Lies Across America: What Our Historic Sites Get Wrong
Lies My Teacher Told Me shows how Americans get a distorted understanding of their past in their high school years. Unfortunately, when they leave school, their miseducation continues. Lies Across America: What Our Historic Markers and Monuments Get Wrong shows how our shrines of public history suffer from similar omissions, distortions, and outright falsehoods.
Did you know that the automobile was invented in rural Wisconsin? That a Texas preacher beat the Wright brothers by a year, in a plane inspired by the word of God? That four different people in three different states “first” used anesthesia in an operation? That Abraham Lincoln was born in a cabin in Kentucky built 30 years after his death?
Those things never happened, of course, but the landscape commemorates them anyway.
Did you know that the South seceded over states’ rights? That Columbus proved the earth was round? That Indians massacred 295 westbound pioneers in Idaho?
Those things never happened, either, but the landscape commemorates them too.
Conversely, the landscape leaves out what DID happen or get it wrong, often deliberately.
- The Jefferson Memorial juxtaposes phrases to misrepresent what Jefferson said.
- War museums prettify war.
- Plaques put the name of the Spanish-American War on monuments carrying the dates of the much longer and more serious Philippines War.
- Antebellum homes never mention slaves at all or call them “servants” and emphasize their happy lives.
- A memorial fountain in Helena, Montana, is “A loving tribute to our Confederate Soldiers,” but Montana never HAD any Confederate Soldiers — in fact, Montana never had any UNION soldiers either, being still Indian country in 1861, as Gen. Custer found out to his sorrow in 1876.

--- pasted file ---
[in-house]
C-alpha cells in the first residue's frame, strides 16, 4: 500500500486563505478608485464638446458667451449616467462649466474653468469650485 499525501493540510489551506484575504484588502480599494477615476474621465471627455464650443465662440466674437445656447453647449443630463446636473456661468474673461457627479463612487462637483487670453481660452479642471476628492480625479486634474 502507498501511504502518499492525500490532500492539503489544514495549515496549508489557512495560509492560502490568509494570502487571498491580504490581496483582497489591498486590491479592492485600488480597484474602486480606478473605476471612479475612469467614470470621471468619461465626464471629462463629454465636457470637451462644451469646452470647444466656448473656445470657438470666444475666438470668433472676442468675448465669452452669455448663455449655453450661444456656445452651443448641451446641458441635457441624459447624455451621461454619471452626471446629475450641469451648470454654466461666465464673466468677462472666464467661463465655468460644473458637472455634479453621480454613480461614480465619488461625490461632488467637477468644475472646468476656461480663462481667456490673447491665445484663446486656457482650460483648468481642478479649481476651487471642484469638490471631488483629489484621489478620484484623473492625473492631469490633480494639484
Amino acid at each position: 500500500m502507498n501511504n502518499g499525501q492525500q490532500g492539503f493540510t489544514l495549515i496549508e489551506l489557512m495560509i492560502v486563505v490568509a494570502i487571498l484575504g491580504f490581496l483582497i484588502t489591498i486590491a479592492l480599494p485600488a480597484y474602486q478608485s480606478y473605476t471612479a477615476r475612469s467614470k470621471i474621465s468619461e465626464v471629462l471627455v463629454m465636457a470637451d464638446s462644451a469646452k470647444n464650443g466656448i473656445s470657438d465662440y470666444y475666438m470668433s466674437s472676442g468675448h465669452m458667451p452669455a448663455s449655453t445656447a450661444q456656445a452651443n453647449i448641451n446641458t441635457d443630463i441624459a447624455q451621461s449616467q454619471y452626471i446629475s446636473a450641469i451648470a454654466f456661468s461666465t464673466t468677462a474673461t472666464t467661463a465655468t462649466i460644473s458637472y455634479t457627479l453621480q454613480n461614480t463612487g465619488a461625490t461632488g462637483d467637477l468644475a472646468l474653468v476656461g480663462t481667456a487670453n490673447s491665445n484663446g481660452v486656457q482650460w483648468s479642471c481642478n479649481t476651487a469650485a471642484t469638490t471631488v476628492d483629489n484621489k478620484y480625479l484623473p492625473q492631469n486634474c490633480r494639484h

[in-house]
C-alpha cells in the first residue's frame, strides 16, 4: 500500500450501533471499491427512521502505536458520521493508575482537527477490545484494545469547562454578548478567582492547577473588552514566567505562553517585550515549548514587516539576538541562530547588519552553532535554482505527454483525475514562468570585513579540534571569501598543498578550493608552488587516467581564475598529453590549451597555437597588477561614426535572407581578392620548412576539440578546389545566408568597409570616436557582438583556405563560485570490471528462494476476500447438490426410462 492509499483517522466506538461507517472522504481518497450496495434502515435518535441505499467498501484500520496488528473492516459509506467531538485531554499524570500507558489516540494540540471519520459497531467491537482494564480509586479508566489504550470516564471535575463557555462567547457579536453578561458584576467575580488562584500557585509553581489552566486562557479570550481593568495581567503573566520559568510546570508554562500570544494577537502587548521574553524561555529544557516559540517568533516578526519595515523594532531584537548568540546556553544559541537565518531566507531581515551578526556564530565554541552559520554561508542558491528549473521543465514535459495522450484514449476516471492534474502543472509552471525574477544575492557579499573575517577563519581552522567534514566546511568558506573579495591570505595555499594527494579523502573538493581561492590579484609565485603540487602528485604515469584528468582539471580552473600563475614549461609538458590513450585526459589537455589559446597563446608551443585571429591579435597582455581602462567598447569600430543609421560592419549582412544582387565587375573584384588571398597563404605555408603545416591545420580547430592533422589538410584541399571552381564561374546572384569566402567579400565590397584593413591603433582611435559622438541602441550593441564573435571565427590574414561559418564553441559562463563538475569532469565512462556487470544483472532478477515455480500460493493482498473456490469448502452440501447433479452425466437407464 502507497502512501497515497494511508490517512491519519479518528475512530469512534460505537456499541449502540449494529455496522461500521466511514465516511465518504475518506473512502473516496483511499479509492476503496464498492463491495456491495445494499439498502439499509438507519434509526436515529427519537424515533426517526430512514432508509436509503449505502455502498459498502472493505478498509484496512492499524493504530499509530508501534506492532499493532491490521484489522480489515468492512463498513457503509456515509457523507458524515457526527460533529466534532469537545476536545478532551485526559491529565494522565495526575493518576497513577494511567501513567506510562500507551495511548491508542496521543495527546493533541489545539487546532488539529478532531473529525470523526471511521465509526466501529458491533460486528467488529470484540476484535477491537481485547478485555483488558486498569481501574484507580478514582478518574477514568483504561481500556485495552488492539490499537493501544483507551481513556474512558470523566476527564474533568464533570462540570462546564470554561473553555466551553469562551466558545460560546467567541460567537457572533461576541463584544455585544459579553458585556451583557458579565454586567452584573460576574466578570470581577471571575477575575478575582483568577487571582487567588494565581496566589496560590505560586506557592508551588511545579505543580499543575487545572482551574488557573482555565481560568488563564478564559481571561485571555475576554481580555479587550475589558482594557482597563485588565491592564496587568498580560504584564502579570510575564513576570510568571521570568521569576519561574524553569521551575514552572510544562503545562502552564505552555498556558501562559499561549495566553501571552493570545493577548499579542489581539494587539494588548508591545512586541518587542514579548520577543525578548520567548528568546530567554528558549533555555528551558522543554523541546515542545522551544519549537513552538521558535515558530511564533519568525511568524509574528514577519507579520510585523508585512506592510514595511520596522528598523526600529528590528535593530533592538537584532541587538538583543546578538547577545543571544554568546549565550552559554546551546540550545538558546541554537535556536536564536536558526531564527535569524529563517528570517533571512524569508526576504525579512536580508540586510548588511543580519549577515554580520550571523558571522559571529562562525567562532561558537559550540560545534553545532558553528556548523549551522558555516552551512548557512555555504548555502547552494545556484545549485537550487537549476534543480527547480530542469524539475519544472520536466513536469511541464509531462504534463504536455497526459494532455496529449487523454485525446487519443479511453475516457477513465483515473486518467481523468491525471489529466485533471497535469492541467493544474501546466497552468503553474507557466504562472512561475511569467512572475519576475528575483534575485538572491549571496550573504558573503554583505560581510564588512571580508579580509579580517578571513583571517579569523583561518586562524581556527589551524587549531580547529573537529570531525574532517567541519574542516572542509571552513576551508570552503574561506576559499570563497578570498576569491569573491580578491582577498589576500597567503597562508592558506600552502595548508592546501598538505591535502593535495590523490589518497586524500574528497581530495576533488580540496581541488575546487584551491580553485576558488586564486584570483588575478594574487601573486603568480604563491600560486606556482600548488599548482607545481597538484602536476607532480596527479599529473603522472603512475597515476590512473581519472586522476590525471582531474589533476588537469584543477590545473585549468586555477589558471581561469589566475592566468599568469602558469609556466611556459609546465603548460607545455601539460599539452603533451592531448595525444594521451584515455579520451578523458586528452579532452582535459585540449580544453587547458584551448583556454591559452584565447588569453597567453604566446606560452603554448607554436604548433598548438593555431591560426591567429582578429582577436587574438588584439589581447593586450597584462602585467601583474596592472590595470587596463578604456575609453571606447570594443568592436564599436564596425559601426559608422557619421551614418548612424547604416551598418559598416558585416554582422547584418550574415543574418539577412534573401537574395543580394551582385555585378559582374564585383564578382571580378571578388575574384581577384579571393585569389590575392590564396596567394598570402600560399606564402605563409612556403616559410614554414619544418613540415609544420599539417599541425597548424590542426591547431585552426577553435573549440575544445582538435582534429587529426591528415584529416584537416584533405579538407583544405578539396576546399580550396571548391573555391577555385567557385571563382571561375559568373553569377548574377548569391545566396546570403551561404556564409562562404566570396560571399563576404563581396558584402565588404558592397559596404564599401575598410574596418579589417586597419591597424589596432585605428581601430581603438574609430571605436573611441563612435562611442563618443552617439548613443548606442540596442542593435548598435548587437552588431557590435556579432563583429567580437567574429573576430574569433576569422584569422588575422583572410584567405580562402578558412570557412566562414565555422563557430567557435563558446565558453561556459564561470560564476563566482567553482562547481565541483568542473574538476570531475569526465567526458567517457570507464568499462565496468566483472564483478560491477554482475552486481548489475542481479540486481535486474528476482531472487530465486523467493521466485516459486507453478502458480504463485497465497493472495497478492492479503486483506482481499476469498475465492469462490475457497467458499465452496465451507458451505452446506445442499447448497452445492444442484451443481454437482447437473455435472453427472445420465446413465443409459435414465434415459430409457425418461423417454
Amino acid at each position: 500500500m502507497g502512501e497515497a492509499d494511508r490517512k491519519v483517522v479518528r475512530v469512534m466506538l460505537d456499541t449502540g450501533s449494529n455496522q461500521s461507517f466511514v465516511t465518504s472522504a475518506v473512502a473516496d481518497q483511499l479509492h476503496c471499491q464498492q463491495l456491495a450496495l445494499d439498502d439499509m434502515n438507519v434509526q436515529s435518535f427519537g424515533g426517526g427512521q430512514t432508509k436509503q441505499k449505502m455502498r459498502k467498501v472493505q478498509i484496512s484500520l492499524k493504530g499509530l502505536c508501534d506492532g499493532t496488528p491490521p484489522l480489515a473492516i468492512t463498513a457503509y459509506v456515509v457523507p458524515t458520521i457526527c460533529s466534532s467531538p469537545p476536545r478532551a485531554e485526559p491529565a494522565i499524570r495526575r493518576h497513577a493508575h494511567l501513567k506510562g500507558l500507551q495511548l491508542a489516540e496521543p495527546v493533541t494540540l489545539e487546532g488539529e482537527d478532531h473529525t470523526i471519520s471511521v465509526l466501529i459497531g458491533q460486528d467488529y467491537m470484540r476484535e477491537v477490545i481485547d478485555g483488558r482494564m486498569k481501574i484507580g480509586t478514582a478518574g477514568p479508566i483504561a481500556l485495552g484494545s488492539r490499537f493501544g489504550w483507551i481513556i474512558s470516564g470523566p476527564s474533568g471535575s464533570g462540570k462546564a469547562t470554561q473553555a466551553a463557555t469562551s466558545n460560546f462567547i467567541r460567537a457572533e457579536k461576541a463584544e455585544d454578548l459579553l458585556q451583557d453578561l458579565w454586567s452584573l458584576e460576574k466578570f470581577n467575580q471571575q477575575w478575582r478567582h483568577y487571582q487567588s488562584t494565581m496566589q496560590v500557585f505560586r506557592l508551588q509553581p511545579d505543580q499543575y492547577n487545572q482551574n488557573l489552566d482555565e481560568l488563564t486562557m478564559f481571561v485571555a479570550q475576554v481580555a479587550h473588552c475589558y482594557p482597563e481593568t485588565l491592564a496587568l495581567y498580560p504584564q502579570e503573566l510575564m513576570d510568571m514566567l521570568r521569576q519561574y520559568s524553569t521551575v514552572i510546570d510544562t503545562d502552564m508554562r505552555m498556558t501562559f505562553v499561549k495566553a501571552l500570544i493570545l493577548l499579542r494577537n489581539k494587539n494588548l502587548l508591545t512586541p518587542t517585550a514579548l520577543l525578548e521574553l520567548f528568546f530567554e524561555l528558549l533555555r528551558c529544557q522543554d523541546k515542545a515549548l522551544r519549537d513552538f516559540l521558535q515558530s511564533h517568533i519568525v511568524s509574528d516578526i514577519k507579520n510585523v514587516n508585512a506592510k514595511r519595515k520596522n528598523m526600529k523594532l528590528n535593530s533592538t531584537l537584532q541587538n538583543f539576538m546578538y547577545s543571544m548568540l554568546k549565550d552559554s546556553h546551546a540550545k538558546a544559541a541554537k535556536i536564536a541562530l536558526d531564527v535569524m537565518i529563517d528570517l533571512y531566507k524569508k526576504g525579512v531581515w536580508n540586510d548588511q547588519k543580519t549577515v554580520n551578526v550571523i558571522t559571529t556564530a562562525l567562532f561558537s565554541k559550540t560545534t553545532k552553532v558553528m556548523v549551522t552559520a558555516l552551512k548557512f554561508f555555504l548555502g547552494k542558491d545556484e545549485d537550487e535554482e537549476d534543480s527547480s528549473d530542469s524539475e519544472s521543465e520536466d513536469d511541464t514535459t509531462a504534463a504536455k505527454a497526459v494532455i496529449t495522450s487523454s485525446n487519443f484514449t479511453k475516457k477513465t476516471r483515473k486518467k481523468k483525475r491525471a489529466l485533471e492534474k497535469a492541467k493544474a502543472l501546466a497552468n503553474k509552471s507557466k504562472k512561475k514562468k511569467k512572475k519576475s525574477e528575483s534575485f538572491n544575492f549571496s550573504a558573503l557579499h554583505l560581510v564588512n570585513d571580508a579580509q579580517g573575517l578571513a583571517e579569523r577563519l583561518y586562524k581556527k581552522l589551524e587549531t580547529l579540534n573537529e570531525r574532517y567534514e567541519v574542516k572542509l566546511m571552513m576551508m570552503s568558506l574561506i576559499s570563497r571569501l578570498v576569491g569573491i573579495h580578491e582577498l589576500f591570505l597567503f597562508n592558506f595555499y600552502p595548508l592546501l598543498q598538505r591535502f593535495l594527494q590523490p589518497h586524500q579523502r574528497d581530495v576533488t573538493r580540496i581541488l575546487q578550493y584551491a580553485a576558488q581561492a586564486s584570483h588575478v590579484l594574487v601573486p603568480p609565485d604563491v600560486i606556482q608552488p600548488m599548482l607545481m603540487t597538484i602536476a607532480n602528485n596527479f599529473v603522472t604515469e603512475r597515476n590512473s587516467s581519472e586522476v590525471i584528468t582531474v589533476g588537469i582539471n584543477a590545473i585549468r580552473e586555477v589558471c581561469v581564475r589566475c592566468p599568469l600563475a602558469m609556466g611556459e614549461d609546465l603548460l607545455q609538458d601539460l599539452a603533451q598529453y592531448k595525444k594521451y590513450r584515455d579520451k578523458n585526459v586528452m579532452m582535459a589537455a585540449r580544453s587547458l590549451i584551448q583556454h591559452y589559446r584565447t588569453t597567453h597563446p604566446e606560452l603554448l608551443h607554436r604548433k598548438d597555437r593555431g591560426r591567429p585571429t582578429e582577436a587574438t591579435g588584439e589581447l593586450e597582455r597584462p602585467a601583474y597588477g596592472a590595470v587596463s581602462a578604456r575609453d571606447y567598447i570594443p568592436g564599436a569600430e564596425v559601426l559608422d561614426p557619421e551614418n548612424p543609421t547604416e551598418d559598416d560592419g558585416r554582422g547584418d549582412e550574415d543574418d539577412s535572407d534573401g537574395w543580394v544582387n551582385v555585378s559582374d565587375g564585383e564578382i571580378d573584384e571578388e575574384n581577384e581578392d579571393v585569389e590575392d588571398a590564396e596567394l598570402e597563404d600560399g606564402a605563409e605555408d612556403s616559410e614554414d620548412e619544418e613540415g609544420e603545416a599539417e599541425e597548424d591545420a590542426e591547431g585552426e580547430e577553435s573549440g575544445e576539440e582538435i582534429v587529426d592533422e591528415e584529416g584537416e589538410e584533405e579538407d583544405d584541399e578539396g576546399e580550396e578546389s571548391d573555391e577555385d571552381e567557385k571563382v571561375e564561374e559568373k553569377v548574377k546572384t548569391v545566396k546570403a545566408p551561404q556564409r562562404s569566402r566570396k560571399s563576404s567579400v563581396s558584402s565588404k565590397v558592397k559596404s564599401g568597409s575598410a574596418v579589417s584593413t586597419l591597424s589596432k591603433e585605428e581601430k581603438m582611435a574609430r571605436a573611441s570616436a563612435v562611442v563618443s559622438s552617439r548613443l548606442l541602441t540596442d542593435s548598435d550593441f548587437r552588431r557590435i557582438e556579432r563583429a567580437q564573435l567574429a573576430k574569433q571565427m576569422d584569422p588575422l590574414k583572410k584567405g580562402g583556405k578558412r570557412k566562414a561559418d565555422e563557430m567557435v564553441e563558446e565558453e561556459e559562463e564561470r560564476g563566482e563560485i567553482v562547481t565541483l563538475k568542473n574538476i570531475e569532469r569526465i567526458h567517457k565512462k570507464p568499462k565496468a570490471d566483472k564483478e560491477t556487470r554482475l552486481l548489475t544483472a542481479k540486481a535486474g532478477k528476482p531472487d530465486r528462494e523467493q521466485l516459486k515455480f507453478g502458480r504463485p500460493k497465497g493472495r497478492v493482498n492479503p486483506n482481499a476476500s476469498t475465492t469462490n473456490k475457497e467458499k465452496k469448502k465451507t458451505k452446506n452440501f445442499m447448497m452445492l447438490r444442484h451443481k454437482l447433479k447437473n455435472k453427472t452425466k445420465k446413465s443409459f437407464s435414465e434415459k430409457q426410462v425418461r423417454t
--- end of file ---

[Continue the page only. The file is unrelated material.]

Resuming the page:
There are even flat denials. President James Buchanan’s historic house site denies that he was gay — but he was. The Willa Cather Pioneer Memorial denies that Nebraska’s most enduring writer was lesbian — but she was. Fort Pillow, Tennessee, denies that Nathan Bedford Forrest’s Confederates massacred surrendered U.S. troops there — but they did. The National Mining Hall of Fame and Museum denies that mining today causes any environmental damage — but it still does.
These misrepresentations on the American landscape help keep us ignorant as a people, less able to understand what really happened in the past, and less able to apply our understanding to issues facing the United States today.
Lies Across America teaches visitors to read between the lines of historical markers and to deconstruct the sculptures on monuments and memorials. Viewed in this way, the lies and omissions across the American countryside suggest times and ways that the United States went astray as a nation. So come along — and see what you’ve been missing! The book covers more than a hundred historic sites in all 50 states and the District of Columbia. It includes major sites like Valley Forge, the Jefferson Memorial, and Independence Hall. Readers may be shocked at what they didn’t know about some of these places. It also includes far less well-known events, like the Louisiana site where more than 150 Republicans were executed in 1873.
General readers will enjoy Lies Across America because of its light touch while recommending it to other readers because of its important information.